Government says it is committed to ensuring professional standards in developing and implementing wildlife conservation and management programmes for sustainable economic growth in the country.
Minister of Information, Tourism and Culture, Kondwani Nankhumwa said this recently when he presided over the passing out parade of 17 senior parks and wildlife assistants, Liwonde National Park in Machinga, whose aim was to deal with increased cases of poaching and other illegal activities in the protected area.
Nankhumwa said wildlife conservation attracts tourists who bring foreign exchange for the country’s economic growth. He said this is why government emphasizes law enforcement in governing the operations of national parks and game reserves.
He, however, noted that law enforcement is being derailed by the explosion of wildlife crimes across Africa driven by increased consumer demand in China and South East Asia for products made from ivory, rhino horns and others.
The minister noted that Malawi is not spared in this drive, resulting in the declining population of the much affected animals such as elephants and rhinos. He pointed out that Malawi had an elephant population of about 4 000 a few years ago but the numbers have been reduced by almost half.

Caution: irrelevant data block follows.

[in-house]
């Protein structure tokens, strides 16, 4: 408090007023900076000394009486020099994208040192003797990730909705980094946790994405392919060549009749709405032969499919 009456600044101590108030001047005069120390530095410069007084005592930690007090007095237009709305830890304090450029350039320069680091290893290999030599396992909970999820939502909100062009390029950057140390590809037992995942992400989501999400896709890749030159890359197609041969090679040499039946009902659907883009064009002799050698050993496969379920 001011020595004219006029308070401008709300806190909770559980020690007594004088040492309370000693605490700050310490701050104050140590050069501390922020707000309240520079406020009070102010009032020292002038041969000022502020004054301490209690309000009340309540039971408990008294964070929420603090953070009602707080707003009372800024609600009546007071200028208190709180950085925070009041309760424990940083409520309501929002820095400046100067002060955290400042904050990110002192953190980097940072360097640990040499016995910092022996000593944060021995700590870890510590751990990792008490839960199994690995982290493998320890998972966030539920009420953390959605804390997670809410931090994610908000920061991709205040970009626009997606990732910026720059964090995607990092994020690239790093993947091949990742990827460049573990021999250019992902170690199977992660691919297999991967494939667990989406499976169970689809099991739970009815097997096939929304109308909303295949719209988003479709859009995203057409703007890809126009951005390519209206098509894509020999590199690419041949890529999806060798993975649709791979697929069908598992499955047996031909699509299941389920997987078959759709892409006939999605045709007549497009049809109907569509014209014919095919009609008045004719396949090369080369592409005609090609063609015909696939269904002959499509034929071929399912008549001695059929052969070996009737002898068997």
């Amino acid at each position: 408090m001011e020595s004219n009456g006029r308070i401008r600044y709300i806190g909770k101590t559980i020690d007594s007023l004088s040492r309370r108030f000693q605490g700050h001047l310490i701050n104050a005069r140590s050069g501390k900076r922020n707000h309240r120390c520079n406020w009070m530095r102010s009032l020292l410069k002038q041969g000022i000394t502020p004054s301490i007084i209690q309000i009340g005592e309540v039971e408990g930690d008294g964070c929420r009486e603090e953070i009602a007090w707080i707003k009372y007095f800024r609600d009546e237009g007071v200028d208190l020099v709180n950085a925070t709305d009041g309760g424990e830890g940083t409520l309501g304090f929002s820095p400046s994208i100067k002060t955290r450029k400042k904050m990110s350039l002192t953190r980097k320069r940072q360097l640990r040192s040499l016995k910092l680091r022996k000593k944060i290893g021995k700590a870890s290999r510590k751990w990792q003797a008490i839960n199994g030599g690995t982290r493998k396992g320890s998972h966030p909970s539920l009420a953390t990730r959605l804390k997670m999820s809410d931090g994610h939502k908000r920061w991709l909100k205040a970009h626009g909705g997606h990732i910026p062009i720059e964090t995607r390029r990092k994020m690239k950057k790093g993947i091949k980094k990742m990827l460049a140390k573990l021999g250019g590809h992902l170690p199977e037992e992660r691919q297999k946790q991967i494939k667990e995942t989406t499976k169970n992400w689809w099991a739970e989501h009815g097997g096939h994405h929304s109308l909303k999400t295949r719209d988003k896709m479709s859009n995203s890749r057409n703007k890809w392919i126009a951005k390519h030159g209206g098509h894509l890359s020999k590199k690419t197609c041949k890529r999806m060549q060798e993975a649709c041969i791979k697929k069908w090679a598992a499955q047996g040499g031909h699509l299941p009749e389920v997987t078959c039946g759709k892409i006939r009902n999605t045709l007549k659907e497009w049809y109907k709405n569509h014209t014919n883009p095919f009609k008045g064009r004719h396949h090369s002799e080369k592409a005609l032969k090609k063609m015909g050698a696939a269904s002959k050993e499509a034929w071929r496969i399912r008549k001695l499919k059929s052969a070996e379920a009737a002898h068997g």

He said one of the ways to deal with poaching is to have a well-trained workforce as poachers are becoming advanced and aggressive.
“Our rangers need to be equipped with necessary skills to face the poachers,” Nakhumwa said.
Monitoring and evaluation officer for Liwonde National Park, Blessings Msikuwanga, observed that all animals in the national park are vulnerable to poaching as poachers use wire snares which are dangerous to animals.
He said during the 2013/14 fiscal year, the national park lost over 300 animals of different species to poaching.
The African Lion and Environment Research Trust (Alert) and Changeta Wildlife Foundation provided financial and technical support resources towards the training.